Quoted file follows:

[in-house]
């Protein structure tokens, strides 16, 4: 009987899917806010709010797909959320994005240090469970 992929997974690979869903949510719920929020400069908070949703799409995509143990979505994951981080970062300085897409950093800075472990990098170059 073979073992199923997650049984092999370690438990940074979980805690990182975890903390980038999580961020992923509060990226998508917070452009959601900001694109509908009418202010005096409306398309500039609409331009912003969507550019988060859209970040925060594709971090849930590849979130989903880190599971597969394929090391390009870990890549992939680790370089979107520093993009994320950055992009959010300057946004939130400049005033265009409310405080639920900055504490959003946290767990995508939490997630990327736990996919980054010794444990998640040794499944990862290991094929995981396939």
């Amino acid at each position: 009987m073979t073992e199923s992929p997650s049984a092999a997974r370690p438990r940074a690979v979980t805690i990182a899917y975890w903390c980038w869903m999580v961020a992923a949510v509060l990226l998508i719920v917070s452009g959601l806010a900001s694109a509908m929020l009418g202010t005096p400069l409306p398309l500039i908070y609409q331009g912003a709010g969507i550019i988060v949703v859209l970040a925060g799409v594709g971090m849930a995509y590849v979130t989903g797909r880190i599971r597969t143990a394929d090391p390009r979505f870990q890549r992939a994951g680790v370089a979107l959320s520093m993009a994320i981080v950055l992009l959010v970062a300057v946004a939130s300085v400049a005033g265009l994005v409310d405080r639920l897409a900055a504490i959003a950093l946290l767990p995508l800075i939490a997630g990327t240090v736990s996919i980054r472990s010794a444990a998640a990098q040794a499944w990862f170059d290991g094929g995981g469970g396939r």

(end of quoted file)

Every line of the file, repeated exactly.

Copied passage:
[in-house]
């Protein structure tokens, strides 16, 4: 009987899917806010709010797909959320994005240090469970 992929997974690979869903949510719920929020400069908070949703799409995509143990979505994951981080970062300085897409950093800075472990990098170059 073979073992199923997650049984092999370690438990940074979980805690990182975890903390980038999580961020992923509060990226998508917070452009959601900001694109509908009418202010005096409306398309500039609409331009912003969507550019988060859209970040925060594709971090849930590849979130989903880190599971597969394929090391390009870990890549992939680790370089979107520093993009994320950055992009959010300057946004939130400049005033265009409310405080639920900055504490959003946290767990995508939490997630990327736990996919980054010794444990998640040794499944990862290991094929995981396939």
């Amino acid at each position: 009987m073979t073992e199923s992929p997650s049984a092999a997974r370690p438990r940074a690979v979980t805690i990182a899917y975890w903390c980038w869903m999580v961020a992923a949510v509060l990226l998508i719920v917070s452009g959601l806010a900001s694109a509908m929020l009418g202010t005096p400069l409306p398309l500039i908070y609409q331009g912003a709010g969507i550019i988060v949703v859209l970040a925060g799409v594709g971090m849930a995509y590849v979130t989903g797909r880190i599971r597969t143990a394929d090391p390009r979505f870990q890549r992939a994951g680790v370089a979107l959320s520093m993009a994320i981080v950055l992009l959010v970062a300057v946004a939130s300085v400049a005033g265009l994005v409310d405080r639920l897409a900055a504490i959003a950093l946290l767990p995508l800075i939490a997630g990327t240090v736990s996919i980054r472990s010794a444990a998640a990098q040794a499944w990862f170059d290991g094929g995981g469970g396939r």